Gen X Has the Largest Wealth Gap of Any Generation

By: Lauren | Published: Dec 21, 2023

Every generation has its own set of struggles to deal with, and it seems that the big one for Generation X is going to be retirement.

Gen X has faced a unique set of challenges, making retirement harder to achieve than previously thought.

Who Is Generation X?

Generation X includes anyone born between the years of 1965 and 1980; those who played the first video games, loved Michael Jackson, and were just the right age to really appreciate the 90s.

A collection of images filled with nostalgia.

Source: Rolf Potts

But while their upbringing may have been full of pop culture, now, when retirement is just around the corner, Gen X isn’t having nearly as much fun.

Gen X Is Reaching Retirement, and They’re Not Ready

According to the 2023 U.S. Retirement Survey conducted by Schroders, Gen X, who make up 20% of the population, have the largest wealth gap of any age group.

Schroders US Retirement Survey 2023 description

Source: Schroders

And more than 60% of them reported that they do not feel confident in their ability to retire anytime soon, even though, for some, it’s only a few years away.

Other Generations Feel Much More Confident

Comparatively,  53% of baby boomers and even 49% of millennials said they absolutely feel confident that they will have the money they need for a comfortable retirement.

Grandma and grandpa play with young kids

Source: Freepik

It’s important to note that those statistics are just the perceptions of those surveyed, not the actual amount of money they have or will have for retirement.

Why Are Gen Xers So Much More Pessimistic than Other Generations?

Realistically, there are millions of Americans who are in no way prepared for retirement. However, Gen X are especially worried as they were and are the generation of change when it comes to retirement.

Teenagers in the 80s in a subway

Source: Freepik

Gen Xers are the first generation not to receive a pension; in fact, only 14% of Xers have one. And while no generation after them got one either, millennials understood what that meant for savings before they even joined the workforce.

Pensions Versus 401Ks

Baby boomers almost all got pension funds, which offered retirees monthly benefits for the rest of their lives.

Man holding his pension book, covering his personal information

Source: Graeme Robertson/Getty Images

However, Gen Xers were the first to rely solely on 401Ks for retirement, which is an employer-sponsored program in which a person diverts some of their own salary for the future.


Gen Xers Saw a Serious Increase in Costs

As well as losing the right to a pension fund, Gen Xers also saw an extreme increase in costs compared to the baby boomers.

Audience of people graduating from college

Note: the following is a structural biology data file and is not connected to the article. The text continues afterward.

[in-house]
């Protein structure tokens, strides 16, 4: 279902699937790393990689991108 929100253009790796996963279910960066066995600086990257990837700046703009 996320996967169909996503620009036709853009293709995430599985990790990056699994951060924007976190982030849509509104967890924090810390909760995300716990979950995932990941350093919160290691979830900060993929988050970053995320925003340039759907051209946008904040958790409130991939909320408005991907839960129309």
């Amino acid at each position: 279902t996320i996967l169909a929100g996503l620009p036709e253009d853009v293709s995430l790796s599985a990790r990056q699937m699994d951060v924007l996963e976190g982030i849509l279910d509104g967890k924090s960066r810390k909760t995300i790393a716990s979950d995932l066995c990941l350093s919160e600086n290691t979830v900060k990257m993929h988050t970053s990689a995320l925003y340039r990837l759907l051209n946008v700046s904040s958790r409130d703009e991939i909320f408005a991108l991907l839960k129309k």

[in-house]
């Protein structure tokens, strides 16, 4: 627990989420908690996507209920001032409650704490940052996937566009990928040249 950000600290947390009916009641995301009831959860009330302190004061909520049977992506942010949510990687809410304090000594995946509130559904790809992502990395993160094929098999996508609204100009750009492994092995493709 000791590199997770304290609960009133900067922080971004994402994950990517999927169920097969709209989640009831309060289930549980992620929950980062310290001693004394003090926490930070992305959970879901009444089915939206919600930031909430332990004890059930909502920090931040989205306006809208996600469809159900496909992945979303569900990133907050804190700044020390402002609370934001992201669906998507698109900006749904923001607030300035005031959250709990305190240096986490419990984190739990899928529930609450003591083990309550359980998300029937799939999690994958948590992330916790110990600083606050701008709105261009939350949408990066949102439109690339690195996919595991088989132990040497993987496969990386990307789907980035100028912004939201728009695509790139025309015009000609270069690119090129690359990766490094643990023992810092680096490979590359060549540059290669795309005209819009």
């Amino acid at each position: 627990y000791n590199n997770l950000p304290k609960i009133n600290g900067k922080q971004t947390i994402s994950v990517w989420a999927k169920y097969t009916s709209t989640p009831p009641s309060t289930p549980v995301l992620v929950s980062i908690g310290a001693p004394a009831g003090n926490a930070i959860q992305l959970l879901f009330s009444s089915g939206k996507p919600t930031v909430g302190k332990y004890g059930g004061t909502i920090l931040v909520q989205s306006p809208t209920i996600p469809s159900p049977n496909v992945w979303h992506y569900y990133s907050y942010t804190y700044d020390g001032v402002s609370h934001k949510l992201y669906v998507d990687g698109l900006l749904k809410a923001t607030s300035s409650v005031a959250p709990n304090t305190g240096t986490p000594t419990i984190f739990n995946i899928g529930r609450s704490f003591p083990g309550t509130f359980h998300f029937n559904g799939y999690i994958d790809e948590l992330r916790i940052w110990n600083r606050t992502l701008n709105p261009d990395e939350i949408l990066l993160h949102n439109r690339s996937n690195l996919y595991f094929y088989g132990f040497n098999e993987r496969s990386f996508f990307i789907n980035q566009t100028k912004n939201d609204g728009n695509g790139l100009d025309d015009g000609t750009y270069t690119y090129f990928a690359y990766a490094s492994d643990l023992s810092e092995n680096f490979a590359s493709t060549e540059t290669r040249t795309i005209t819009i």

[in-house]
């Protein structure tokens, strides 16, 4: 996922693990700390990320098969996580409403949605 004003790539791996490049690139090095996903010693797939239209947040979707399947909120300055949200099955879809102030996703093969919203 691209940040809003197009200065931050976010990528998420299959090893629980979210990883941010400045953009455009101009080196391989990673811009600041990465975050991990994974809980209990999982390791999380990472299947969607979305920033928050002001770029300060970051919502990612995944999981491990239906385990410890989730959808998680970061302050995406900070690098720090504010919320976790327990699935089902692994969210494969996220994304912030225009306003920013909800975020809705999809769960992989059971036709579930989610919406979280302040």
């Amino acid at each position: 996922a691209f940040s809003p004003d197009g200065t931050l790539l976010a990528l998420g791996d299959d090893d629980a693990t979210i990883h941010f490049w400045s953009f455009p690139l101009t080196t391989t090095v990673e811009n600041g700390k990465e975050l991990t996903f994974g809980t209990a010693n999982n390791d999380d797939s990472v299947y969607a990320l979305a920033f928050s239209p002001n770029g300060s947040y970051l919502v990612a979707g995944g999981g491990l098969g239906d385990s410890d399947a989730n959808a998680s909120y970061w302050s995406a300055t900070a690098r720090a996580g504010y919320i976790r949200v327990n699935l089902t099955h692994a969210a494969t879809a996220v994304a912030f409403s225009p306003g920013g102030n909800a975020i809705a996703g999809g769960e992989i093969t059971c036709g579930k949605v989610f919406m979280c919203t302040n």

Source: Eduardo Munoz Alvarez/Getty Images

The rising price of college tuition, as well as health care costs, housing, and the general cost of living, simply meant more spending for Gen X than for their predecessors.


Living in Today’s World

Of course, it’s not just what happened when Gen Xers were younger that is affecting their ability to retire comfortably; it’s also what’s going on in the world right now.

Sen. Todd Young (R-ID) references a chart on rising costs during a press conference on inflation

Source: Kevin Dietsch/Getty Images

Historically, other generations could start saving for retirement in their 40s, but with inflation increasing throughout the country and the cost of living rising every year, it may be extremely challenging for a Gen Xer to catch up.


Most Gen Xers Are Actively Saving for Retirement

What’s especially frustrating for many Gen Xers is that they are actively saving for retirement; they just can’t get the money they know they will need to be comfortable.

Clock next to stacks of coins and a jar full of coins with the word “retirement”

Source: iStock

In fact, the average Gen X household only has $40,000 in savings. And as the National Institute on Retirement Security (NIRS) states that $1.1 million is the average for a dream retirement, it’s clear most Gen Xers are way behind.


71% of Gen Xers Own Their Homes

One good thing that Gen Xers have going for them compared to the younger millennials is that 71% of them already own homes.

Aerial photo of several rows of homes

Source: Justin Sullivan/Getty Images

However, financial experts say that having a slow-growing 401K and a home might not be enough for many Gen Xers to fulfill their dreams of retirement.


Can Gen Xers Change the Tide?

According to the NIRS, Gen Xers who checked “yes” in the box that asked if they didn’t feel confident in their ability to retire need to make adjustments to their spending and savings as soon as possible.

Couple in the car smiling with the hashtag “empty nesters”

Source: @JenniferFraz25/X

While many Gen Xers are still looking after their own parents as well as their children, including paying for nursing homes, college tuition, and much more, if they want to retire, they will need to seriously cut back on any unnecessary spending.


“The Dream of Retirement Is Going to Be a Nightmare”

Sadly, even though it seems Gen Xers are doing their absolute best to prepare for the imminent reality of retirement, it will be a real struggle for many.

Couple looking at a map next to a boat on vacation

Source: Freepik

Executive director of the NIRS, Dan Doonan, said it clear as day: “The American dream of retirement is going to be a nightmare for too many Gen Xers.”